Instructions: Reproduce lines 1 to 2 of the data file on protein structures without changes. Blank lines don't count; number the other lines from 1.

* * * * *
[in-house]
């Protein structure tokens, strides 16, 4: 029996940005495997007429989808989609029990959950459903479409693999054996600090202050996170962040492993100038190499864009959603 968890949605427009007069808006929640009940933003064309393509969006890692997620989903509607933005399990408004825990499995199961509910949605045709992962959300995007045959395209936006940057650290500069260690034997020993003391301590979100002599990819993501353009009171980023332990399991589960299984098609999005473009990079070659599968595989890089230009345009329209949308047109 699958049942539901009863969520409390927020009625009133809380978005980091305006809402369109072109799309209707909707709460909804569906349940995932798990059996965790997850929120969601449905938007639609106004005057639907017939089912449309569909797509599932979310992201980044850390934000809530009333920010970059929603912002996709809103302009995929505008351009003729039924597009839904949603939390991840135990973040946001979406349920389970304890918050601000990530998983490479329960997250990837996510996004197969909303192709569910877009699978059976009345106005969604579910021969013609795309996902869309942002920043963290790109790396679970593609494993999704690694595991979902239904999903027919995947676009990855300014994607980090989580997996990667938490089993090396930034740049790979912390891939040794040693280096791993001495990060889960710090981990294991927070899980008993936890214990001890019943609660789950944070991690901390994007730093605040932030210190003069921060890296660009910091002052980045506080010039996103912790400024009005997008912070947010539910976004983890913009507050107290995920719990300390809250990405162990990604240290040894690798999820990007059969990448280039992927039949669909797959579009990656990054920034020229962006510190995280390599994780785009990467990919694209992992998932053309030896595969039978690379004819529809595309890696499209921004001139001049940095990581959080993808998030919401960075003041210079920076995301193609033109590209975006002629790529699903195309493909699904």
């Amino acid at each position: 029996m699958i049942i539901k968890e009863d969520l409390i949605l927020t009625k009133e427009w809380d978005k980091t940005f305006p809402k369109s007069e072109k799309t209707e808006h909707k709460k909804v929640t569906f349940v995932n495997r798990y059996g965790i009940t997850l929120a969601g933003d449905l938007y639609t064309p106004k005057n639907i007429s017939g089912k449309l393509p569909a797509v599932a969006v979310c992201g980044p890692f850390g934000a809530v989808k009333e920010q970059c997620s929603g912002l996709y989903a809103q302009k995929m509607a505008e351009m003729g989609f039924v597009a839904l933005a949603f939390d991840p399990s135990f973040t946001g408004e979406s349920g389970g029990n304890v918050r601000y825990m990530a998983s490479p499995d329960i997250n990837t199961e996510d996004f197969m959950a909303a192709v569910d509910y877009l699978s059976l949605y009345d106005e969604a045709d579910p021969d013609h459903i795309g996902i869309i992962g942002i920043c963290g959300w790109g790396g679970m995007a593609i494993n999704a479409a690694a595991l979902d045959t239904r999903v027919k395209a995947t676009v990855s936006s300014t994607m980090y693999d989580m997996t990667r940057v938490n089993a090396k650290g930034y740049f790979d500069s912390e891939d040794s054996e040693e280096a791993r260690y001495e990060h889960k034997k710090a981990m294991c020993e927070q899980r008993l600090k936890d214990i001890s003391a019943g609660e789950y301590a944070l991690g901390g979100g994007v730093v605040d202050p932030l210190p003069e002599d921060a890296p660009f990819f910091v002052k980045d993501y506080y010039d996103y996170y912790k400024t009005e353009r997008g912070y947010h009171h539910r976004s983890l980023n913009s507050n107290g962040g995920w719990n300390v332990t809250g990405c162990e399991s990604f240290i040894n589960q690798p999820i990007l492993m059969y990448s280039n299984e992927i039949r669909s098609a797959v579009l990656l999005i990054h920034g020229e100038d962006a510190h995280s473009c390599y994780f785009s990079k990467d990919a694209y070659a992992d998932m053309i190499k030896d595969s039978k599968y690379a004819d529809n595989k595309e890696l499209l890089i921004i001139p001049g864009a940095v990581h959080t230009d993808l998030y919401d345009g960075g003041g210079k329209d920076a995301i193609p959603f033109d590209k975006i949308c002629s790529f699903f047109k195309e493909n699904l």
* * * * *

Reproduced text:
[in-house]
């Protein structure tokens, strides 16, 4: 029996940005495997007429989808989609029990959950459903479409693999054996600090202050996170962040492993100038190499864009959603 968890949605427009007069808006929640009940933003064309393509969006890692997620989903509607933005399990408004825990499995199961509910949605045709992962959300995007045959395209936006940057650290500069260690034997020993003391301590979100002599990819993501353009009171980023332990399991589960299984098609999005473009990079070659599968595989890089230009345009329209949308047109 699958049942539901009863969520409390927020009625009133809380978005980091305006809402369109072109799309209707909707709460909804569906349940995932798990059996965790997850929120969601449905938007639609106004005057639907017939089912449309569909797509599932979310992201980044850390934000809530009333920010970059929603912002996709809103302009995929505008351009003729039924597009839904949603939390991840135990973040946001979406349920389970304890918050601000990530998983490479329960997250990837996510996004197969909303192709569910877009699978059976009345106005969604579910021969013609795309996902869309942002920043963290790109790396679970593609494993999704690694595991979902239904999903027919995947676009990855300014994607980090989580997996990667938490089993090396930034740049790979912390891939040794040693280096791993001495990060889960710090981990294991927070899980008993936890214990001890019943609660789950944070991690901390994007730093605040932030210190003069921060890296660009910091002052980045506080010039996103912790400024009005997008912070947010539910976004983890913009507050107290995920719990300390809250990405162990990604240290040894690798999820990007059969990448280039992927039949669909797959579009990656990054920034020229962006510190995280390599994780785009990467990919694209992992998932053309030896595969039978690379004819529809595309890696499209921004001139001049940095990581959080993808998030919401960075003041210079920076995301193609033109590209975006002629790529699903195309493909699904």